accompany

Contain vs Accompany - What's the difference?

contain | accompany |


As verbs the difference between contain and accompany

is that contain is (lb) to hold inside while accompany is to go with or attend as a companion or associate; to keep company with; to go along with.

Compansion vs Accompany - What's the difference?

compansion | accompany |


As a noun compansion

is companding.

As a verb accompany is

to go with or attend as a companion or associate; to keep company with; to go along with.

Come vs Accompany - What's the difference?

come | accompany |


As verbs the difference between come and accompany

is that come is to (to consume food) while accompany is to go with or attend as a companion or associate; to keep company with; to go along with.

Concomitant vs Accompany - What's the difference?

concomitant | accompany |


As an adjective concomitant

is accompanying; conjoined; attending; concurrent.

As a noun concomitant

is something happening or existing at the same time.

As a verb accompany is

to go with or attend as a companion or associate; to keep company with; to go along with.

Accompany vs Join - What's the difference?

accompany | join |


As verbs the difference between accompany and join

is that accompany is to go with or attend as a companion or associate; to keep company with; to go along with while join is to combine more than one item into one; to put together.

As a noun join is

an intersection of piping or wiring; an interconnect.

Go_after vs Accompany - What's the difference?

go_after | accompany | Related terms |

Go_after is a related term of accompany.


As verbs the difference between go_after and accompany

is that go_after is to pursue in attempt to catch another while accompany is to go with or attend as a companion or associate; to keep company with; to go along with.

Bring vs Accompany - What's the difference?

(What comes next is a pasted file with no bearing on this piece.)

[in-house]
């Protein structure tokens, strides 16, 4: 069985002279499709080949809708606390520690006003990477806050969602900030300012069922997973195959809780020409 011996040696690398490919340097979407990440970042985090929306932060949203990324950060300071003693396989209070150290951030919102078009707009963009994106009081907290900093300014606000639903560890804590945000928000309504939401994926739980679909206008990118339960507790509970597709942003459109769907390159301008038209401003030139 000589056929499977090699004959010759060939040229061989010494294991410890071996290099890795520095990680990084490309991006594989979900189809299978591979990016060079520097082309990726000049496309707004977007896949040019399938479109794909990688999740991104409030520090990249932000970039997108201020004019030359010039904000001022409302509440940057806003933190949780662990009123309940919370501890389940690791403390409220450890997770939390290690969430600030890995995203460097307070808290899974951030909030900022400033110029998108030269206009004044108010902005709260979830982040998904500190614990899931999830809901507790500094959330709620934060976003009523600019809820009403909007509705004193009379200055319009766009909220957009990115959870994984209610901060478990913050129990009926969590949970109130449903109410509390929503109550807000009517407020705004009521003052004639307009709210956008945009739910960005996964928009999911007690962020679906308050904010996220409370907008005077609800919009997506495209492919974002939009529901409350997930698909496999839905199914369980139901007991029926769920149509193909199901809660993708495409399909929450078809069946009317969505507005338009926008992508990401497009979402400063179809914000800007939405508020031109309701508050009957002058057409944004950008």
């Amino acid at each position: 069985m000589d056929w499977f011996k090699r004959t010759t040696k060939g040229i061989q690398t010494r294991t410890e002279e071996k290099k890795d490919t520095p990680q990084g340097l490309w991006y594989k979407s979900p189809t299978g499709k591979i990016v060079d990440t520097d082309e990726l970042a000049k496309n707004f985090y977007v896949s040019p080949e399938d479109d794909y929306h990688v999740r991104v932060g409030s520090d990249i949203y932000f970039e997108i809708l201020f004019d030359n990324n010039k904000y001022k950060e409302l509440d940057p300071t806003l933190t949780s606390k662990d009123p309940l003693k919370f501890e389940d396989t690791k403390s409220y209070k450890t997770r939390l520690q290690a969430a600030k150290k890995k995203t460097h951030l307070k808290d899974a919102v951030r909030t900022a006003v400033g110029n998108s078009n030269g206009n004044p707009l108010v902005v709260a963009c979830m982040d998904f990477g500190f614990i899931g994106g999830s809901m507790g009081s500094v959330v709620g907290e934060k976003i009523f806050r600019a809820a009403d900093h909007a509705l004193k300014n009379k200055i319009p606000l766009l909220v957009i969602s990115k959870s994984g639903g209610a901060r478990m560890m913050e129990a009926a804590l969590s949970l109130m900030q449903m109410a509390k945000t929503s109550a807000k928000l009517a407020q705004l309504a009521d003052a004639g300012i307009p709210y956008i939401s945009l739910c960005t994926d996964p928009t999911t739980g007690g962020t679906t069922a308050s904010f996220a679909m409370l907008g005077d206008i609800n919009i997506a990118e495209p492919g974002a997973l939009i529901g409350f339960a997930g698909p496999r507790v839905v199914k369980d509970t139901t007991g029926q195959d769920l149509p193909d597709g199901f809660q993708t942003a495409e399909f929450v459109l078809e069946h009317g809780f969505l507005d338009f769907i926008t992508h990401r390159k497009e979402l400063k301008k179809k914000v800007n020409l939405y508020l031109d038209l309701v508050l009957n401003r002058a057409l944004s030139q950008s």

bring | accompany |


As verbs the difference between bring and accompany

is that bring is (lb) to transport toward somebody/somewhere while accompany is to go with or attend as a companion or associate; to keep company with; to go along with.

As an interjection bring

is the sound of a telephone ringing.

Accompany vs Resultant - What's the difference?

accompany | resultant |


As verbs the difference between accompany and resultant

is that accompany is to go with or attend as a companion or associate; to keep company with; to go along with while resultant is .

Pursue vs Accompany - What's the difference?

pursue | accompany | Related terms |

Pursue is a related term of accompany.


In lang=en terms the difference between pursue and accompany

is that pursue is to participate in (an activity, business etc); to practise, follow (a profession) while accompany is to supplement with; add to.

As verbs the difference between pursue and accompany

is that pursue is (obsolete|transitive) to follow with harmful intent; to try to harm, to persecute, torment while accompany is to go with or attend as a companion or associate; to keep company with; to go along with.

Accompany vs Succeed - What's the difference?

accompany | succeed | Related terms |

Accompany is a related term of succeed.


As verbs the difference between accompany and succeed

is that accompany is to go with or attend as a companion or associate; to keep company with; to go along with while succeed is to follow in order; to come next after; hence, to take the place of.

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